To Djema El Fna we went, full of tagine and humous and these delicious cheesy things in pastry. To Djema El Fna which is the square of all squares..the place where all the city life gathers and which has myriad different lives; bustling morning, buzzy afternoon, and after dark a place where you feel you are at the centre of the universe. Is there anywhere else? When you are there it doesn’t feel there is…

Temporary night-time restaurants have suddenly appeared, like they have been there always. Although four hours ago they did not exist. It’s like Brigadoon without the mist, and it happens every night, not every 100 years. But apart from that it’s like Brigadoon.

We weave through the narrow tables, with waiters shouting, “Hey Jane Austen. I am Mr Darcy..” and “I love what you are wearing. Is it from Marks and Spencer’s. Or is it from Primark?” I don’t just smile; I smile from the inside right to the outside.

It is pitch black – just the lights from the restaurants and the shops and the minaret of the mosque illuminating all this humanity.

We walk slowly through,  pausing at the edge of crowds watching musicians, storytellers, singers, belly dancers – male belly dancers, that is –  and street vendors. I will never forget the tiny pink and blue candle-lit lanterns, the buzzy noise, the sheer vibrant life of the place.

Eventually it is time to go, to leave the square to the next manifestation of its day and its night, and we walk slowly through the now quiet little streets to the derb, onto our riad, our haven of tranquillity.

Because this is our last night, and whether we every see the square again, it will never be the same as our first sight of it after dark.

We retire to our rose-strewn beds in our little cocoon, preparing for our last day.

Our last day of a hammam, a buster-Keaton taxi ride, and the motorbike..


Our last few hours in Marrakech were carefully planned. Well, no, they weren’t…we were going to a Hammam and then we were going to amble and then we were going to fly regretfully home to “real life”.

Now as we were experts in Marrakech after two full days, we decided to take a taxi, or two two-people taxis. Ignoring the “are you sure you want to go to THAT taxi rank, do you not want me to order you one” look on the lovely young man’s face at the riad we set purposefully off, left, left, right, onto the main street.

Finding two rather scruffy looking automobiles we proceeded to negotiate fares (lovely young man having forewarned us as to what we actually should pay). I knew I’d been Marrakeche’d when I said no thanks, too much and along with another friend, waved my arms in an expressive shrug and walked away exuding disdain and “you must be joking-ness”   ..WALKED OFF..I had no idea where we were actually standing so how I thought we could WALK to wherever we were supposed to be going says a lot about my frame of mind at the time. Oh boy, I thought. I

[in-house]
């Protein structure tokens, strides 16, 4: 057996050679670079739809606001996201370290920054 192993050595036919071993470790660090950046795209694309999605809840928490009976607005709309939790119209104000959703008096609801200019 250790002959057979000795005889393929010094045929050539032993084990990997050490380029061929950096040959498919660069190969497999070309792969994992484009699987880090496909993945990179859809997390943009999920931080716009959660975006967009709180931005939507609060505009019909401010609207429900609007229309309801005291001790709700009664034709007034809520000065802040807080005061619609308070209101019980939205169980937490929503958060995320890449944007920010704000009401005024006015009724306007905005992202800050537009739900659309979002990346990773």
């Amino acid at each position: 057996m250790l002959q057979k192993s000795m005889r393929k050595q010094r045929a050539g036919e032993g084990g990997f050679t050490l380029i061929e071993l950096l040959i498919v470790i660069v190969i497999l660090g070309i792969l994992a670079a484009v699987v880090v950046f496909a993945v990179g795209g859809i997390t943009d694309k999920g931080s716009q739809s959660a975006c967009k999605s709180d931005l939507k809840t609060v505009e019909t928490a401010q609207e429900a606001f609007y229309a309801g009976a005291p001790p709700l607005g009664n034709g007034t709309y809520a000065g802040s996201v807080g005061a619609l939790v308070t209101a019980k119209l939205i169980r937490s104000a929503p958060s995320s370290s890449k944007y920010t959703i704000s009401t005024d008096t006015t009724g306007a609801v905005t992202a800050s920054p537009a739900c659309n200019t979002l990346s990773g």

I am here and I am BARTERING, and IT IS GOOD!! I have arrived! (bit late as I’m going home in 6 hours, but never mind).

Amid raised voices, following us for a bit, getting us to go back with an obviously reluctant and unsaid  “we are doing you a favour ladies” much more reasonable price, the four of us got into our two little taxis.

Pulling onto the road, one taxi was in front and one taxi was behind. Moments later we looked up to wave at our friends in the taxi behind which was now next to us, whilst the drivers shouted to each other, with much gesturing, and not a lot of eye contact with the road ahead. This continued for five minutes or so as our expressions changed from surprise, to smiling, to laughing to mild panic. The only soundtrack was the animated and possibly confused – as it turned out – conversation of the drivers.

Our taxi driver stopped the car suddenly and got out to ask a passer-by for directions whilst I sat and thought this hammam better be relaxing after this..because currently I am a bit wound up.

Five minutes later both taxis’ stopped and we sort of arrived at our destination.

Then, in true Moroccan style, an attractive man appeared out of nowhere to guide us to the hammam…no I don’t know how he knew, he just materialised… “ah, tiny lady,” he said to me as I waved my thanks, and in so doing got my own bracelet caught on my own clothes. He kindly paused to help and decided to actually guide me into the building as I couldn’t even negotiate a wave properly.

Once more out of chaos we walked into calm. My abiding memory of the medina…like bursting out of a shaken bottle of champagne into a calm sea..

But then..

Has anyone here been to a hammam…? If you haven’t I think you need to go to find out for yourself. I recommend it, but there is no gain without pain…all I can say is that we had water tipped over us repeatedly, but as it had rose petals in it that somehow made it ok.., were scrubbed from head to toe rather brutally, but as we then had water with rose petals in it thrown over us that somehow made it ok, and boy did I feel clean! Then we sat with our feet in wooden buckets with rose petals in them wondering what was going to happen next. But the rose petals somehow made everything ok.

Then the massage which really made everything ok. And we were ready to face the outside world once again!

We should have had our pictures taken before we walked out onto the street after this. Probably best not, though. As we walked towards the square in search of lunch, I think #overrelaxed is how I’d describe our demeanour..

Which I think is how I’d explain how I ended up having a henna tattoo when I had been adamant that I didn’t want one. And then there was the motorbike ride. Don’t blame it on the sunshine, don’t blame it on the boogie, blame it on the medina..